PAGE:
hillary            Then I asked myself the following question: Self, what kind of a ground game do you think the two candidates really have?  And I figure that I can get some kind of answer by putting some search zip codes into Hillary’s events list to see what comes out.  So the first state I stuck in was Georgia, which listed a few events in Atlanta and Savannah, but then a whole load of events in Jacksonville which, if you live in Atlanta, is really not that far down the road.

Then I stuck in Florida, and another very impressive-looking list came up, but most of the events are actually invitations to come and work at phone banks that are located in various campaign offices throughout the state.  What surprised me about the listings for Florida was the underrepresentation for Dade and Broward Counties, which happen to cover Miami and the large Hispanic populations whose votes was what made Florida into a blue state in 2012. On the other hand, the neighborhood canvassing operation in Orlando looms pretty deep.

Now let’s take a look at Utah which, according to this morning’s newspaper is another red state that may be ‘in play.’  There are only 3 events listed for that state and they all happen to be taking place in Colorado, one of which happens to be in Vail. I like Vail in the Summer when there’s nobody around and rooms that go for three hundred a night during the Winter months can be had right now for fifty bucks or less.  But if I lived in Utah I wouldn’t be driving right now to Vail.

Finally, another ‘in play’ state is North Carolina which a month ago was solidly in Street Thug’s camp but now but now, like everything else he had going for him appears to be slipping away.  Lots of events in the Tar Heel state too, but almost all of them right now in Durham and Chapel Hill. Gee, what a surprise that Hillary should have strong support in The Triangle, but it’s the rest of the state that really counts.

So the Hillary ground game has some strong spots, some weak patches, but at least there’s a game.  On the other side, the Official Street Thug website lets you register for text messages, donate from ten to one hundred bucks, and request tickets for his upcoming events, all of which over the next 3-4 days are taking place in North Carolina, Florida and PA.

If I were able to be objective and detached from this whole campaign, I could view it not just as a contest between tone and content, but a contest in which one candidate seems intent on grinding it out through a combination of big-crowd events, smaller, community-size activities and the traditional neighborhood canvassing and telephone banks; while the other candidate appears convinced that mega-sized crowd venues and social media posts is all that he needs.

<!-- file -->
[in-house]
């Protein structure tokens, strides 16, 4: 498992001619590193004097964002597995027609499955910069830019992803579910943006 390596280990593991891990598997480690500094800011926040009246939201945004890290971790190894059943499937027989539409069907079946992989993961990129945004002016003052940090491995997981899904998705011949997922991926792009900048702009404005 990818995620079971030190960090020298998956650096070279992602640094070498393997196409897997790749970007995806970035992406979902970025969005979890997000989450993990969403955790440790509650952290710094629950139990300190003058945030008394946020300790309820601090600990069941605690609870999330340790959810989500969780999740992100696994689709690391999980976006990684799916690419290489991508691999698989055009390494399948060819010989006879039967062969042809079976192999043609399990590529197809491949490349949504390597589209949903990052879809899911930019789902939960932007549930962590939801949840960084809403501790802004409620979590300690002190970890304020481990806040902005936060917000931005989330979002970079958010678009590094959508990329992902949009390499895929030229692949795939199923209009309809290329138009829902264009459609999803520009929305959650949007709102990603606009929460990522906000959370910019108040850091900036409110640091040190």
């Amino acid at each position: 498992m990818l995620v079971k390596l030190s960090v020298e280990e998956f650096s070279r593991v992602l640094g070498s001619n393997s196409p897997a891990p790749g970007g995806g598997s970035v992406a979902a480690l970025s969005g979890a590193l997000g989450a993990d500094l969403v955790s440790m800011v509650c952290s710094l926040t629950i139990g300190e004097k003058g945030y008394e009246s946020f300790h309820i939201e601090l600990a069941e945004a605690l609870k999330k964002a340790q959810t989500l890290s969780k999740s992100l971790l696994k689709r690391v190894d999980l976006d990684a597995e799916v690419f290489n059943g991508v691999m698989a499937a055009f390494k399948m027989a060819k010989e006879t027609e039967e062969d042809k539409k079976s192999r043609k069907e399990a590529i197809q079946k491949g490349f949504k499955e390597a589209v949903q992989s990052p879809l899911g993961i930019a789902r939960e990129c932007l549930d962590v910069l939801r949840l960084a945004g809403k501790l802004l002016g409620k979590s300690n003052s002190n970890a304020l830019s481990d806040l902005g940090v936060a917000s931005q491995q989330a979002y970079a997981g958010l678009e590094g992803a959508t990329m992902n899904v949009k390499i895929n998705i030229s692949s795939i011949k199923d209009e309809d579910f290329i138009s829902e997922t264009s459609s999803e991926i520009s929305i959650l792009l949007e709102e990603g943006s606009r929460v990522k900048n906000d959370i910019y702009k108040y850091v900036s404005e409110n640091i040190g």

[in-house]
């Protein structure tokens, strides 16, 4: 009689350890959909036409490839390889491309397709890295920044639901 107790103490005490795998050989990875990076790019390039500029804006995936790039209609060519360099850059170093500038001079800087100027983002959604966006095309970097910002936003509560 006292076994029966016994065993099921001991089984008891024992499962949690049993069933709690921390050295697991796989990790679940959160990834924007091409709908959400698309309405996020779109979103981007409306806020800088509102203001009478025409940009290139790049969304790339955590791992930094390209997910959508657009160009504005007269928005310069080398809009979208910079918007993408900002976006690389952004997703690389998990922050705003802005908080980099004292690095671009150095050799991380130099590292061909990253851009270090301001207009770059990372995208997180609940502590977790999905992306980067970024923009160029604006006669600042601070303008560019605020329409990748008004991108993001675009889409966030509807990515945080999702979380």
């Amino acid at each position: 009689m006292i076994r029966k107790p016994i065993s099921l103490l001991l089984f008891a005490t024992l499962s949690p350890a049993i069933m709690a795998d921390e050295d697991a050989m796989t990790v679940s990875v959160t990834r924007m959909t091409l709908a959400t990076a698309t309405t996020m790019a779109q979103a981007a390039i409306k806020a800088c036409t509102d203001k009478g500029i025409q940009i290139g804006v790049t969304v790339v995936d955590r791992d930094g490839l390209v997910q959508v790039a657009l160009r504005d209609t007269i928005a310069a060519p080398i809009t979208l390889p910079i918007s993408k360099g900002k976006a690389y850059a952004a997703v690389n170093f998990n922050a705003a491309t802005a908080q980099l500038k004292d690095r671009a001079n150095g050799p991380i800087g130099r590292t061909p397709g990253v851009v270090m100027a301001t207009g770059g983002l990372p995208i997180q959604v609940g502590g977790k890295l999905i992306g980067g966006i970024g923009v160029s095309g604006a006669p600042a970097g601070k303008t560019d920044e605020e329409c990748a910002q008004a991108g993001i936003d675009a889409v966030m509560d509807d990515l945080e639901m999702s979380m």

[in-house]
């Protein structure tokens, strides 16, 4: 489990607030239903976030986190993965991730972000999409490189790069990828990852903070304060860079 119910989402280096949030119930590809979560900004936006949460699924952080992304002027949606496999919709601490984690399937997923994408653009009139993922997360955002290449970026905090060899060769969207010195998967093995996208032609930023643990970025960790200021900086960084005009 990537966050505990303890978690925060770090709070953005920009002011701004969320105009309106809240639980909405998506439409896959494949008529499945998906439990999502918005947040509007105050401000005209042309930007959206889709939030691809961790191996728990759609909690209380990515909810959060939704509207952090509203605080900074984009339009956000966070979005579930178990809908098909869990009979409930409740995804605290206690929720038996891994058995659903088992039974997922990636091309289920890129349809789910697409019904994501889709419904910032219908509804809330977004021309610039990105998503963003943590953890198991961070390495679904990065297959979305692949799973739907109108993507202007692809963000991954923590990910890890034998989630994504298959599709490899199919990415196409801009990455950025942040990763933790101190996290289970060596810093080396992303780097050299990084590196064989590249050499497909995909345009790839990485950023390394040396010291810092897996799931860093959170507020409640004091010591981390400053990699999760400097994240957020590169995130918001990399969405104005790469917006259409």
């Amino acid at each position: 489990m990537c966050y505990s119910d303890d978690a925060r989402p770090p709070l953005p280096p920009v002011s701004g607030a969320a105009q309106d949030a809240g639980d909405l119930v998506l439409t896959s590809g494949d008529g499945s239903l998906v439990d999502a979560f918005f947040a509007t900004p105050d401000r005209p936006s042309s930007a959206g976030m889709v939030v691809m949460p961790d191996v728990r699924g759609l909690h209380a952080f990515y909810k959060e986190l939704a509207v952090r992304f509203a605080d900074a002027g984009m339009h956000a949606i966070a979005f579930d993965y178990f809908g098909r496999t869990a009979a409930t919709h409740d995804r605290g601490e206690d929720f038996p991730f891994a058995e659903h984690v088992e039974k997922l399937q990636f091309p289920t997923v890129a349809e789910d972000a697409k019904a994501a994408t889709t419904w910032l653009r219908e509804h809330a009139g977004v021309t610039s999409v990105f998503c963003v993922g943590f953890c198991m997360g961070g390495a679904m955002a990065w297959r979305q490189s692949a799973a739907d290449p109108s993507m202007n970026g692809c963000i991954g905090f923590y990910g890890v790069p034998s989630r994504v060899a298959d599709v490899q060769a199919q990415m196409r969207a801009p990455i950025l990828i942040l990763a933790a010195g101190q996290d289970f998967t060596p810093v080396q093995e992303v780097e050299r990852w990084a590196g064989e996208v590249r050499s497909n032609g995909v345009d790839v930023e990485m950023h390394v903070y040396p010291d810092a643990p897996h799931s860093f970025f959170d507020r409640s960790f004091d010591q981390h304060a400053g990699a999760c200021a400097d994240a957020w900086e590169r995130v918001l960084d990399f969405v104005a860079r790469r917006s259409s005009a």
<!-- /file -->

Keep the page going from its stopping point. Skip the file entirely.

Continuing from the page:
As I said earlier today, I believe that most if not all the folks who usually vote Republican will vote Republican again; even if they hold their nose while they are pulling that red lever their vote for Street Thug will still count.

So GVP, it’s time to get it on.  Time to get to work.  Time to go to an event, help plan an event, help host an event and most of all, talk to as many people as you can.  Here’s the link in case you need it again: https://www.hillaryclinton.com/events/. And again: https://www.hillaryclinton.com/events/.  And again: https://www.hillaryclinton.com/events/.

 

 

Trump, Orlando And Gun Violence: It’s Not About Hatred, It’s About Fear.

I never thought that polls would tell us very much this early in a Presidential campaign, but what we see over the next week or so may prove to be a serious litmus-test for the remainder of the year.  Because if Street Thug’s numbers go up, we’re are in for a rough five months; if his numbers stay the same or continue to drift downward, he may have finally shot his wad. And what I’m referring to, of course, are his comments about Muslims and immigration following the Pulse attack.  Because if nothing else, he appears to be building his entire campaign on one issue and one issue only, and that’s the issue of fear.

trump2           First, what he is saying about immigration simply isn’t true.  We haven’t even taken in the 10,000 Syrian refugees we agreed to receive, other countries (e.g., Canada) have taken in many more.  We aren’t being ‘overrun’ by Muslim immigrants any more than we are being overrun by anyone else.  And the idea of ‘building a wall’ is this year’s substitute for the 2008 riff, ‘drill baby, drill.’

Now don’t get me wrong.  I’m not saying that if this desperate attempt by Street Thug to capitalize on fears engendered by Orlando falls flat, then we can all just relax and put November 8th out of our minds.  This guy is a threat, he’s a menace, and he needs not just to be beaten, he needs to be beaten bad.  But I’d rather try to figure out how to whup him when I have to look back over my shoulder to see his ugly mug, rather than letting him look back over his shoulder at me. Anyway, as I was saying before I interrupted myself.

Want to know why Trump so dearly loves the 2nd Amendment and never tires of reminding his audiences about the enduring value of walking around with a gun?  Because public opinion polls show that all those guns that were bought by the public since Obama took office were bought because of fear; fear of crime, fear of terrorism, fear of having the guns taken away, fear of God knows what.  And fear is a very powerful, very compelling emotion. And when it comes to a politics, fear can trump facts and insight every time.